Serbia – Position: Quarter Finals – Grade: C
Despite not winning a game, they performed admirably and only poor finishing stopped them from defeating Kazakhstan and going to the semi-finals for the second tournament running. Star players demonstrated their quality again.
Slovenia – Position: Quarter Finals – Grade: C
Fought like warriors to get to the quarter finals but I felt they could have done much better if they had not limited themselves to using such a small number of players. They have to give trust to more players going forward.
Spain – Position: Runners Up – Grade: B
In 2016 they relied on set plays and stealing the ball high up the court to set up counter attacks as their attack didn’t function well. This time they didn’t steal the ball high as teams knew not to risk in possession but set plays were a reliable source of goals. Losing the potency of one of their weapons wasn’t enough to retain their title even though they had the better chances in the final.
Ukraine – Position: Quarter Finals – Grade: C
A new team that risks more in possession than before. Even though it got them to the same position as the last four Futsal Euros, this is a team that has a bright future and could finally get them past the quarter finals.
Team of the Tournament
Leo Higuita (GK) – No goalkeeper has as much influence on his team as the Kazakhstan goalkeeper with his role in their attacking play. Was also one of the best shot stoppers at the championships.
Adrian Pola – He was my player of the tournament in 2016 and he was again Spain’s best player and got the winner in their two victories.
Bruno Coelho – Scored in every game as well as two in the final plus four assists. Really stepped up his performance in this tournament to take some of the weight of Ricardinho’s shoulders.
Douglas – Incredible performance with the highest assists in the tournament. Complete player that could play in any team in the world.
Ricardinho – Shone again throughout and got the only achievement he was missing in his career, a title with Portugal. Became the tournament top scorer for this edition and the history of the championships, overtaking the legendary Russian Tsar Eremenko. A genuine superstar that we are fortunate to have.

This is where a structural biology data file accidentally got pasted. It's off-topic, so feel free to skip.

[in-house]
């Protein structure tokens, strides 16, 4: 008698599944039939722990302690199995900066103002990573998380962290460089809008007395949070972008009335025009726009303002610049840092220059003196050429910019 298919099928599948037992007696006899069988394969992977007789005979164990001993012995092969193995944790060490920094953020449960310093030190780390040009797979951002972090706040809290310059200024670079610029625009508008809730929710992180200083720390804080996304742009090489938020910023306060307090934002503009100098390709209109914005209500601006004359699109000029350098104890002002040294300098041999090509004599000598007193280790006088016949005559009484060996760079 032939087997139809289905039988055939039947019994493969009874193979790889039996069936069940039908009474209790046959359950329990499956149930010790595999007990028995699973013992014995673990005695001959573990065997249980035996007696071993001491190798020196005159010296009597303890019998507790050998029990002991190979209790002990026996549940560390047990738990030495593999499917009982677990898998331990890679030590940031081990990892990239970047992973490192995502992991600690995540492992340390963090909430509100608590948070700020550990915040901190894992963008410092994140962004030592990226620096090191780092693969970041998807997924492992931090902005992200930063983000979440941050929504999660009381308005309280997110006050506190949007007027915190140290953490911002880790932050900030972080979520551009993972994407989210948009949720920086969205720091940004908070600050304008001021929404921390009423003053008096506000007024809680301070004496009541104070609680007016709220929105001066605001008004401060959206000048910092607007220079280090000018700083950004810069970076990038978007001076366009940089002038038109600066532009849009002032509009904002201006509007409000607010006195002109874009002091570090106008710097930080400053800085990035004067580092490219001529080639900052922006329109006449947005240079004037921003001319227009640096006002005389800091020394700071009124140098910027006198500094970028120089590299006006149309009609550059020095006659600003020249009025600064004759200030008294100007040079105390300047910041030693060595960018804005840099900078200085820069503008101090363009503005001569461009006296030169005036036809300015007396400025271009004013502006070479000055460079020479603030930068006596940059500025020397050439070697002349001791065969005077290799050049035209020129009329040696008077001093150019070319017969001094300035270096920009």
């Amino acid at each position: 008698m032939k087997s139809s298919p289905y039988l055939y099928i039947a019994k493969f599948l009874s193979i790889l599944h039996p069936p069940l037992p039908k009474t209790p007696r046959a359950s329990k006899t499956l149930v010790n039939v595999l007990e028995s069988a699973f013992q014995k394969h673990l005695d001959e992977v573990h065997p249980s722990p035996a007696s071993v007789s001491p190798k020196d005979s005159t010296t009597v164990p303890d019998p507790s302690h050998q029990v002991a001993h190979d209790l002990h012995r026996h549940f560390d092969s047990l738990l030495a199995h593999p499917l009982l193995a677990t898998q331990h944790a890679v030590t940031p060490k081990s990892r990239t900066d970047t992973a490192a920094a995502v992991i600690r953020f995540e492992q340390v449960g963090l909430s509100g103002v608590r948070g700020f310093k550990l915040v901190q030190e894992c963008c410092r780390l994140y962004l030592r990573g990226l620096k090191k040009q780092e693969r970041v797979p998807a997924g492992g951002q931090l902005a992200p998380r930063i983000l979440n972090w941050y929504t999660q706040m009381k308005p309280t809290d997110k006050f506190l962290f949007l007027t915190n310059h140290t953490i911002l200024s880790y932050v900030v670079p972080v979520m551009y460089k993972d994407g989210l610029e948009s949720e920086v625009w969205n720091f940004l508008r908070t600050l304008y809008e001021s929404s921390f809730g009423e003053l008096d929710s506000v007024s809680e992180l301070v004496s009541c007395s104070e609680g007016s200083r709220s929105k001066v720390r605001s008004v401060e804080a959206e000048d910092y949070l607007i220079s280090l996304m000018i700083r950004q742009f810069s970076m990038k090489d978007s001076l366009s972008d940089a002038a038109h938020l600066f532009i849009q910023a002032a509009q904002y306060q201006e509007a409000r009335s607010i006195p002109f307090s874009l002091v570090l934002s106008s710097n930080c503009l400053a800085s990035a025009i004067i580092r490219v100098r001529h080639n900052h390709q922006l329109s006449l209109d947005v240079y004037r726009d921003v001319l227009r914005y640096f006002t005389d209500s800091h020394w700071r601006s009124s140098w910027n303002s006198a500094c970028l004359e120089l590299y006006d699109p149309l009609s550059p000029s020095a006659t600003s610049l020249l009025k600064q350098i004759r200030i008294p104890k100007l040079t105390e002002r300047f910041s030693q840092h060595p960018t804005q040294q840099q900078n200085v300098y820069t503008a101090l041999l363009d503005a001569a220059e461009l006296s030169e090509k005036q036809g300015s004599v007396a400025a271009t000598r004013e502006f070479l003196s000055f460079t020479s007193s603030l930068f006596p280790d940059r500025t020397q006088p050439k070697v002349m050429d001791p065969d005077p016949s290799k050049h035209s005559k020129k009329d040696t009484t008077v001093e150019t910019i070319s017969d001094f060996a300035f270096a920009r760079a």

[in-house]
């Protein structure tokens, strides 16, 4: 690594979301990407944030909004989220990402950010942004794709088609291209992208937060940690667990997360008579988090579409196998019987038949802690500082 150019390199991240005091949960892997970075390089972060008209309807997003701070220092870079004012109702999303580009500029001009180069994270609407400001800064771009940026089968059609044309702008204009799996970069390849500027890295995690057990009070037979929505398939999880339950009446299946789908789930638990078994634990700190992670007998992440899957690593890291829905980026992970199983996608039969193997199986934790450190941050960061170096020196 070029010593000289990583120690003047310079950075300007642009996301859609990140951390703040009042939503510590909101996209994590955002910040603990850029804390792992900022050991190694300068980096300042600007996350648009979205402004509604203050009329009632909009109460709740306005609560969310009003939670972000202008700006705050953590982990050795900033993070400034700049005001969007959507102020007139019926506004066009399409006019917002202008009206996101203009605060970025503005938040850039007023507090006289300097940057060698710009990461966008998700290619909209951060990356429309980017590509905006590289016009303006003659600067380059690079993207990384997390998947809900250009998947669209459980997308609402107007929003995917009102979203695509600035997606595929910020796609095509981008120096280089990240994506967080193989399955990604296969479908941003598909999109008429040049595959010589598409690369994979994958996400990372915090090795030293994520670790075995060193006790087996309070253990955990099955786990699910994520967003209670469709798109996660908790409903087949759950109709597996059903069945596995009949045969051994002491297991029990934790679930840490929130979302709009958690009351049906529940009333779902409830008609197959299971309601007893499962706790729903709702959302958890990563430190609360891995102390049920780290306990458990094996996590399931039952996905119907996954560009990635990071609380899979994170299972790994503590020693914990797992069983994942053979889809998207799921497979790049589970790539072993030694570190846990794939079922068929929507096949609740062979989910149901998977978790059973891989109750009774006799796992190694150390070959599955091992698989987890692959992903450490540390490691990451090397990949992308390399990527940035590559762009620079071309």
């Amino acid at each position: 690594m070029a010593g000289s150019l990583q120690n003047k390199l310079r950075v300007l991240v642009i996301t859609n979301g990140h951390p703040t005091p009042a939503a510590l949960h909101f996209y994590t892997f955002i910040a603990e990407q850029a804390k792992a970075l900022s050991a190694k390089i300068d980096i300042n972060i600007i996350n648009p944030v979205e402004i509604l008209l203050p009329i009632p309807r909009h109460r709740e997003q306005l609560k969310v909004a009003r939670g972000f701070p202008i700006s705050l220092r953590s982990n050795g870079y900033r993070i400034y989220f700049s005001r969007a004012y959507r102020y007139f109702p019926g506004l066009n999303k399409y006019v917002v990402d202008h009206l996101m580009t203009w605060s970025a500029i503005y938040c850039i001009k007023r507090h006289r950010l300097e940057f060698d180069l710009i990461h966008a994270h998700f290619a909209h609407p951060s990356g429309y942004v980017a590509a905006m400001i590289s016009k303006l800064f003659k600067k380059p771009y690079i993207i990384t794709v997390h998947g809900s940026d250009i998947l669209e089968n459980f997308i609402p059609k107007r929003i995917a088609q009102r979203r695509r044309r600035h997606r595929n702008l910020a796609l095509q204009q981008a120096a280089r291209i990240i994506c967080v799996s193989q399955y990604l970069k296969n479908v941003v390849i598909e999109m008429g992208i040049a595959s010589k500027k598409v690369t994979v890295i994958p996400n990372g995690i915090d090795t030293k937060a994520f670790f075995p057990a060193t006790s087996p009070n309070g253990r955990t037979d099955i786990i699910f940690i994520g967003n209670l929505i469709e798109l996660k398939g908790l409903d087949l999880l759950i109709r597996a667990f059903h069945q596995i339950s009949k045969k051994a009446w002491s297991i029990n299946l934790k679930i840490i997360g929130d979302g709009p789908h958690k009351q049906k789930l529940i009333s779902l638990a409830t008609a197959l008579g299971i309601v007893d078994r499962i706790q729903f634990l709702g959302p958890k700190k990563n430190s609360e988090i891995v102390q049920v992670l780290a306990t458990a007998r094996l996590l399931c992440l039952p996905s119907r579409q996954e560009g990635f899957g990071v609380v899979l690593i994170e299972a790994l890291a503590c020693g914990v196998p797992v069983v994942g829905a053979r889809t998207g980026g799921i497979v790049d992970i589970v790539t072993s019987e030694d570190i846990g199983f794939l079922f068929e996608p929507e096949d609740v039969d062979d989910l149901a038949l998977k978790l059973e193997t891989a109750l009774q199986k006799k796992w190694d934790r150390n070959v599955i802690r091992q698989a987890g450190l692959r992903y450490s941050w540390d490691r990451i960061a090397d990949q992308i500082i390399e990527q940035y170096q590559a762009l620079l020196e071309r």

For these championships I produced a score predictor game called Futsal Predictor and just under fifty videos providing analysis and comment. The idea behind doing these was to achieve two things.
For any entertainment to capture you I believe you need to know the story behind it and feel you have a personal interest in the outcome. We have the most spectacular and skilful sport to watch but spectators also need the information that will result in them being emotionally captured by what is occurring on court.
It was a significant financial and time investment but it will have been worth it if it helped engage people in the championships and in elite futsal going forward. More interest in the elite game is the only way we will generate our own funds to develop the sport.
There were some very impressive performances with a couple of players getting 14 out of 20 results correct and the winner correctly predicting 25% of the scores correctly. The Top 5 players won prizes contributed by Umbro including their new Chaleira Pro shoe which was worn by three of the winning Portuguese players.
We now have to wait four years until the next addition and with four extra places up for grabs it will be interesting to see which teams qualify for UEFA Futsal Euro 2022. In the meantime, for European international competition, we have the Women’s Futsal Euro and U19 championships to enjoy in 2019.
**Today I also released an analysis of the rumoured changes to the rules including throw ins. See it HERE**